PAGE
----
I think the Nato talks story is actually very simple. Russia doesn't want any Nato troops, weapons or exercises in Ukraine in the same way that JFK didn't want Soviet missiles in Cuba. Ukraine’s border faces the European part of Russia where 80% of its population live and that is home to most of its millionki, the large cities with over one million inhabitants. With missile flight times of around 5 mins to hit these cities, including Moscow, missiles in Ukraine are anathema to the Kremlin and Putin will simply not accept even the possibility of their being deployed there.
Everyone has been focused on the “no Nato expansion” demand in Article 6 the Russian Foreign Ministry’s eight point list, but actually I believe the really important article in the MFA’s list is Article 3: “we agree we are not enemies.”
At first glance this seems a little odd. No one has been calling Russia the enemy. It is usually treated more like some badly behaved, but very large, errant teenager that needs to be cajoled into learning better manners.
But actually the Article strikes to the heart of the problem. Nato may be conceived as a defensive alliance, but designed to defend against what? Russia obviously. What is making the Kremlin nervous is that Nato is a regional security deal where Russia has been excluded. That de facto makes Russia the enemy – something that the Kremlin disagrees with, but something that the West’s policies since 2003 and the withdrawal from the ABM treaty in 2003 have only reinforced in Putin’s mind – and not without reason. The Cold War mentality is alive and well.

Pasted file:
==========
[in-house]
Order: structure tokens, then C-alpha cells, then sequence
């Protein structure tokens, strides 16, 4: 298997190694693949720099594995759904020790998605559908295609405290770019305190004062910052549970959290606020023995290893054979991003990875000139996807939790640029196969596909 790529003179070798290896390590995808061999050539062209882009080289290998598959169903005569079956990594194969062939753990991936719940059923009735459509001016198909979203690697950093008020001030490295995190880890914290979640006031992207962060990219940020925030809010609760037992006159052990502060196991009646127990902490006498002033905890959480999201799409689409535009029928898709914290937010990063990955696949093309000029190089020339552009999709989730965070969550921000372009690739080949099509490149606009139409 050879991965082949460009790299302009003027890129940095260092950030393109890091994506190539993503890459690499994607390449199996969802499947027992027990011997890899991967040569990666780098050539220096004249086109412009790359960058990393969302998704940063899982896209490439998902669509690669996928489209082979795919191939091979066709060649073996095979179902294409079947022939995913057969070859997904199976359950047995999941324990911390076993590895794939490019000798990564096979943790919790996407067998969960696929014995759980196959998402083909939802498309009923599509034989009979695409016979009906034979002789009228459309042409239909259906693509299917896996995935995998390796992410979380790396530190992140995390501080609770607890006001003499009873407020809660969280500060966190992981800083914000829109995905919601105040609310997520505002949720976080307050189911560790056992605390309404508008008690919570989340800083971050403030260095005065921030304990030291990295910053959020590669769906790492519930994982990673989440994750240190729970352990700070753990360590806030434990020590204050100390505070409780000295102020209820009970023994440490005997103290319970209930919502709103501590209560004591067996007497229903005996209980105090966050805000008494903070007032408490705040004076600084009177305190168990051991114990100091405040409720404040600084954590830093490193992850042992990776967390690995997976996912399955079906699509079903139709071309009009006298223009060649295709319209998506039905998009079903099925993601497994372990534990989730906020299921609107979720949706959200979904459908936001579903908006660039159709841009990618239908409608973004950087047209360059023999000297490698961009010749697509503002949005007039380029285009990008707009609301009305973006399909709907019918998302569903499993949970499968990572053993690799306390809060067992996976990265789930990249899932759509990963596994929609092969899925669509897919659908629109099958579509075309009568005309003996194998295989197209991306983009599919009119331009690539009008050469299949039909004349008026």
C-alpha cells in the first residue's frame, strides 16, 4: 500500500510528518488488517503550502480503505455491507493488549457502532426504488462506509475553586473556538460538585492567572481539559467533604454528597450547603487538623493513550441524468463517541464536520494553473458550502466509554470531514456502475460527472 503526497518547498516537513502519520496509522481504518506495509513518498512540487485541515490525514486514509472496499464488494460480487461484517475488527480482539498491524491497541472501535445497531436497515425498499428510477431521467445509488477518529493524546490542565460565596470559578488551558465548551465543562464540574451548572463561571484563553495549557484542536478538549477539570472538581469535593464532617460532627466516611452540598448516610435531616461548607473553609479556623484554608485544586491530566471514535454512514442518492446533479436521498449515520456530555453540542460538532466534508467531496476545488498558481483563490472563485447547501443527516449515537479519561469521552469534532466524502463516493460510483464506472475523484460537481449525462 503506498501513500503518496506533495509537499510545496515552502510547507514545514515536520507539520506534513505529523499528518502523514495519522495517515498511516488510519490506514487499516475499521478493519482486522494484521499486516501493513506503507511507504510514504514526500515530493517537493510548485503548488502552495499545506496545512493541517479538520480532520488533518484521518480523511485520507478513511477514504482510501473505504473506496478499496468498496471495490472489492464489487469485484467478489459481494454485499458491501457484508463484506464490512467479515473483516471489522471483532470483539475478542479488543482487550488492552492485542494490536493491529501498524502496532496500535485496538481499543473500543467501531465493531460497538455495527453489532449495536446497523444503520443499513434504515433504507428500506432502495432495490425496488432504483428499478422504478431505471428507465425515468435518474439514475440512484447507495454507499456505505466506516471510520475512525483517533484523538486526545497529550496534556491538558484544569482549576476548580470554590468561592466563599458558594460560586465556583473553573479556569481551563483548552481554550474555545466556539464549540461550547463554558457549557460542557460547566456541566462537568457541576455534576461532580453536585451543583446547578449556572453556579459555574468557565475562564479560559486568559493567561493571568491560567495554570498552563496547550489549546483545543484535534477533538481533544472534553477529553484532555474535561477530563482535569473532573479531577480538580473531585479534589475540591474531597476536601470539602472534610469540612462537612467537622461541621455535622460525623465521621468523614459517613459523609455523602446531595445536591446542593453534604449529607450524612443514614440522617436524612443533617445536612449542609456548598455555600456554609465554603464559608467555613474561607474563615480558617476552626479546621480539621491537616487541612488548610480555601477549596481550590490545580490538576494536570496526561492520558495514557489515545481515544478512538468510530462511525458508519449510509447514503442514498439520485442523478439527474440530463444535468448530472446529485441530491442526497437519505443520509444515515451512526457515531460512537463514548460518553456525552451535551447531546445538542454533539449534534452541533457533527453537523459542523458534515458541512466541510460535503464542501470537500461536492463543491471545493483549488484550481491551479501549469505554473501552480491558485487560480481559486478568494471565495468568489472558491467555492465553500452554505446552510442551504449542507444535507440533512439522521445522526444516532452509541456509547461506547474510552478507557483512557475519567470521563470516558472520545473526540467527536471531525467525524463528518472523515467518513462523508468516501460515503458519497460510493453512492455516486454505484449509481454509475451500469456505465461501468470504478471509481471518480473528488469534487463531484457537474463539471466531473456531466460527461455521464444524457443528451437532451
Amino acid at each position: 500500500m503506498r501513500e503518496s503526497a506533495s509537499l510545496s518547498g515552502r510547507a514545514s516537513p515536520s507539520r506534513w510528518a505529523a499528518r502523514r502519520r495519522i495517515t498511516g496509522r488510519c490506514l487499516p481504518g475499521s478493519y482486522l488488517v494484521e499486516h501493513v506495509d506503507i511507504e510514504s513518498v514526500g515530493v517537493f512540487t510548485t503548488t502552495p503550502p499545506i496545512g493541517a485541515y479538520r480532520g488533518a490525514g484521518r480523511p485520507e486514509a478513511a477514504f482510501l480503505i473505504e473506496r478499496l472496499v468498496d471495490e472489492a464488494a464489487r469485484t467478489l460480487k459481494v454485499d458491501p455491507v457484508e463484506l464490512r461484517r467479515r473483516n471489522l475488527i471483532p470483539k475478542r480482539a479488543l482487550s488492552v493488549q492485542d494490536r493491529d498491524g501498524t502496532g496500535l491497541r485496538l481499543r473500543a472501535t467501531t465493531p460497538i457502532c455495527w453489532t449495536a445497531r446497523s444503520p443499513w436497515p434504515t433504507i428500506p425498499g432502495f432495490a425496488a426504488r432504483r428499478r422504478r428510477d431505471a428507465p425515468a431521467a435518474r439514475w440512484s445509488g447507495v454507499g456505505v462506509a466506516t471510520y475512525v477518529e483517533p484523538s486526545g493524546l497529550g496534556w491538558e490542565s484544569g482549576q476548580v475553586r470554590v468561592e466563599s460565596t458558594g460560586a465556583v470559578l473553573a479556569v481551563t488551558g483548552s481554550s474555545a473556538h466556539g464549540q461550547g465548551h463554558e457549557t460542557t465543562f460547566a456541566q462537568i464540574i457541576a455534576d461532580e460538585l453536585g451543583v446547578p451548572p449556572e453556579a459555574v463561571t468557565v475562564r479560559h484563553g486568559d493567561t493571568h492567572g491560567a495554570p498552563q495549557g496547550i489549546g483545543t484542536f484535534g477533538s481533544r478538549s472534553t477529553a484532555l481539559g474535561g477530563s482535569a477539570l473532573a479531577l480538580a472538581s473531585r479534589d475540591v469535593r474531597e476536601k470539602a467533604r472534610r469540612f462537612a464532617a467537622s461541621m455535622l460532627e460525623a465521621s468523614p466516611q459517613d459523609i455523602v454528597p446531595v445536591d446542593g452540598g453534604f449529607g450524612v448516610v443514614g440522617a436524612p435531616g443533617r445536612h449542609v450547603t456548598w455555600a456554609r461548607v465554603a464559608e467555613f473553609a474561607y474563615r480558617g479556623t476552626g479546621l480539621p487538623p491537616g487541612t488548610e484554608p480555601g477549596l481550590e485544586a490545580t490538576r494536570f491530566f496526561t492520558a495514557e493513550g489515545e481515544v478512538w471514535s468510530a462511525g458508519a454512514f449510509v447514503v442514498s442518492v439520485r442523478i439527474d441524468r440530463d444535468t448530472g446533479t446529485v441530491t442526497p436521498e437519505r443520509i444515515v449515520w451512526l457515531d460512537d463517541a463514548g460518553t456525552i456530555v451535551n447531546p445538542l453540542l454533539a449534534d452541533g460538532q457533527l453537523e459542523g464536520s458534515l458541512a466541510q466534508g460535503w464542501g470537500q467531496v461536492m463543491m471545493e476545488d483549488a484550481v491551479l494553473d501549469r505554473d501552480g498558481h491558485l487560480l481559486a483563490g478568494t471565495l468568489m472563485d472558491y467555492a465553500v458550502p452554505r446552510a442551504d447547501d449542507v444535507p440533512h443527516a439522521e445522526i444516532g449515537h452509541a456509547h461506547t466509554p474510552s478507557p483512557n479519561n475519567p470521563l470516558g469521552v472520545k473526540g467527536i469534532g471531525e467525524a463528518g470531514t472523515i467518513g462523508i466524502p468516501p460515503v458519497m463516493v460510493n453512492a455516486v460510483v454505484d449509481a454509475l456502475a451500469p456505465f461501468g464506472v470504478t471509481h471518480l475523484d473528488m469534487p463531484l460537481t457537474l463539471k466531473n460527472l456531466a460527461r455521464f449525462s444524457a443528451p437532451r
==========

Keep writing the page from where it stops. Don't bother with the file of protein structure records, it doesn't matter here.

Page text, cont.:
What Putin is asking for is a new inclusive security treaty that includes Russia in the security arrangements, albeit with a special status and arrangements that acknowledge the bad relations. Without a deal like this Russia’s only way of responding to things that Nato does that it doesn't like is to move troops around – as it has been doing. A new deal would create a diplomatic mechanism for these tensions.
I have been trying to think positively about how to solve the current impasse. You could argue that the Nato Council is the appropriate mechanism and already exists, but as I just said, Nato by design excludes Russia and Nato’s very raison d'être implies Russia is the enemy.
Rather than argue about the Nato expansion Article 6 issue, I think we would be better served by focusing on Article 3 and accepting Russia’s request that we not be enemies. I understand that this is problematic thanks to things like election interference and the annexation of Crimea, but I also think that many of these things were the unintended consequences of a long string of bad policy mistakes on the side of the West. Commentators often point out that most of Putin’s moves tend to be reactions to Western policies rather than pre-emptive. The problem with Putin is that he is not afraid to act boldly but at the same time he is also locked into exactly the same Cold War mentality as his opponents, so the whole thing becomes a self-fulfilling prophecy based on a negative feedback loop.
Why talk about Nato at all? Why not start with accepting Article 3 and building a new security deal that would include guarantees for Ukraine’s security as well as that for Moldova, Georgia, the Balkans and everyone else that is nervous? Then you’d negate the need for Ukraine’s Nato membership completely and dodge that bullet. Bottom line this is what Putin wants: security – in the same way as Ukraine wants security. We all want security so we can go back to work and complete the transition to prosperous capitalist states.
Could we accept Russia as a “non-enemy” (which clearly is far away from “friend”)? The main difference between this Cold War and the previous one is that in the last one Russia/USSR clearly was the enemy as the East/West clash was an ideological clash of capitalism vs communism. Both sides were bent on each other’s domination. This time round we are both on the same side: we are both capitalist.